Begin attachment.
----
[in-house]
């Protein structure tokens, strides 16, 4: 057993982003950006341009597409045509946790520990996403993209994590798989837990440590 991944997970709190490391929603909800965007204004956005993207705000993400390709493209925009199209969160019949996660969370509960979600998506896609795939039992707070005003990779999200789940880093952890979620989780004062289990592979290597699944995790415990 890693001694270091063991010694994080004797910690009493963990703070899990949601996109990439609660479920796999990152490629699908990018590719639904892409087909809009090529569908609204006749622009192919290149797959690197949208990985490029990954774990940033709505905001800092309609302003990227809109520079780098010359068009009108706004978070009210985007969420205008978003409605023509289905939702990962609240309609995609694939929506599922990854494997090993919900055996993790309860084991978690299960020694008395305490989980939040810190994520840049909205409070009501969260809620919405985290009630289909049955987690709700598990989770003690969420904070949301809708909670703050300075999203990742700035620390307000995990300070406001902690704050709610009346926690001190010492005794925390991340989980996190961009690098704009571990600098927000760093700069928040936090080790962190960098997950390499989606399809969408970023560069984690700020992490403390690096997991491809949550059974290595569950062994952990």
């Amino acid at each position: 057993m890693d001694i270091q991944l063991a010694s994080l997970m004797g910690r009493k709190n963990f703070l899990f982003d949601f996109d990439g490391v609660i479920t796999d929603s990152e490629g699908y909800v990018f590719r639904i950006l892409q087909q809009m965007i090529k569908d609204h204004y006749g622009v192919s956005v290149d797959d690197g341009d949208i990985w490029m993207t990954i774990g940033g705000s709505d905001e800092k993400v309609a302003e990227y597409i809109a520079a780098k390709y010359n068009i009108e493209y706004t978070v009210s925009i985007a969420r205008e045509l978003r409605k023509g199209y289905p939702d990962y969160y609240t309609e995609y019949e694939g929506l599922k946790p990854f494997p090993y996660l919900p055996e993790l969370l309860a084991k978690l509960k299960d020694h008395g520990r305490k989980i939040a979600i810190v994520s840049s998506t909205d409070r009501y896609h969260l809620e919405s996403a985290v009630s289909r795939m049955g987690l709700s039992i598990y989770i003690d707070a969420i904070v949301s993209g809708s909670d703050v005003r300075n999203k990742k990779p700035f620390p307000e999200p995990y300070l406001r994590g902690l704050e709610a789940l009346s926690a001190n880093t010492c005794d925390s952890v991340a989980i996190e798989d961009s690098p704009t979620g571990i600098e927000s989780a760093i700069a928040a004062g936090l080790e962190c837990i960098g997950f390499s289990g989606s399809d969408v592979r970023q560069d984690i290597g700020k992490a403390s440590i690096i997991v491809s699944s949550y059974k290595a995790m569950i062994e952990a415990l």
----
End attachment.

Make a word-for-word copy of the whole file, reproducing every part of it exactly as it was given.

[in-house]
């Protein structure tokens, strides 16, 4: 057993982003950006341009597409045509946790520990996403993209994590798989837990440590 991944997970709190490391929603909800965007204004956005993207705000993400390709493209925009199209969160019949996660969370509960979600998506896609795939039992707070005003990779999200789940880093952890979620989780004062289990592979290597699944995790415990 890693001694270091063991010694994080004797910690009493963990703070899990949601996109990439609660479920796999990152490629699908990018590719639904892409087909809009090529569908609204006749622009192919290149797959690197949208990985490029990954774990940033709505905001800092309609302003990227809109520079780098010359068009009108706004978070009210985007969420205008978003409605023509289905939702990962609240309609995609694939929506599922990854494997090993919900055996993790309860084991978690299960020694008395305490989980939040810190994520840049909205409070009501969260809620919405985290009630289909049955987690709700598990989770003690969420904070949301809708909670703050300075999203990742700035620390307000995990300070406001902690704050709610009346926690001190010492005794925390991340989980996190961009690098704009571990600098927000760093700069928040936090080790962190960098997950390499989606399809969408970023560069984690700020992490403390690096997991491809949550059974290595569950062994952990």
């Amino acid at each position: 057993m890693d001694i270091q991944l063991a010694s994080l997970m004797g910690r009493k709190n963990f703070l899990f982003d949601f996109d990439g490391v609660i479920t796999d929603s990152e490629g699908y909800v990018f590719r639904i950006l892409q087909q809009m965007i090529k569908d609204h204004y006749g622009v192919s956005v290149d797959d690197g341009d949208i990985w490029m993207t990954i774990g940033g705000s709505d905001e800092k993400v309609a302003e990227y597409i809109a520079a780098k390709y010359n068009i009108e493209y706004t978070v009210s925009i985007a969420r205008e045509l978003r409605k023509g199209y289905p939702d990962y969160y609240t309609e995609y019949e694939g929506l599922k946790p990854f494997p090993y996660l919900p055996e993790l969370l309860a084991k978690l509960k299960d020694h008395g520990r305490k989980i939040a979600i810190v994520s840049s998506t909205d409070r009501y896609h969260l809620e919405s996403a985290v009630s289909r795939m049955g987690l709700s039992i598990y989770i003690d707070a969420i904070v949301s993209g809708s909670d703050v005003r300075n999203k990742k990779p700035f620390p307000e999200p995990y300070l406001r994590g902690l704050e709610a789940l009346s926690a001190n880093t010492c005794d925390s952890v991340a989980i996190e798989d961009s690098p704009t979620g571990i600098e927000s989780a760093i700069a928040a004062g936090l080790e962190c837990i960098g997950f390499s289990g989606s399809d969408v592979r970023q560069d984690i290597g700020k992490a403390s440590i690096i997991v491809s699944s949550y059974k290595a995790m569950i062994e952990a415990l």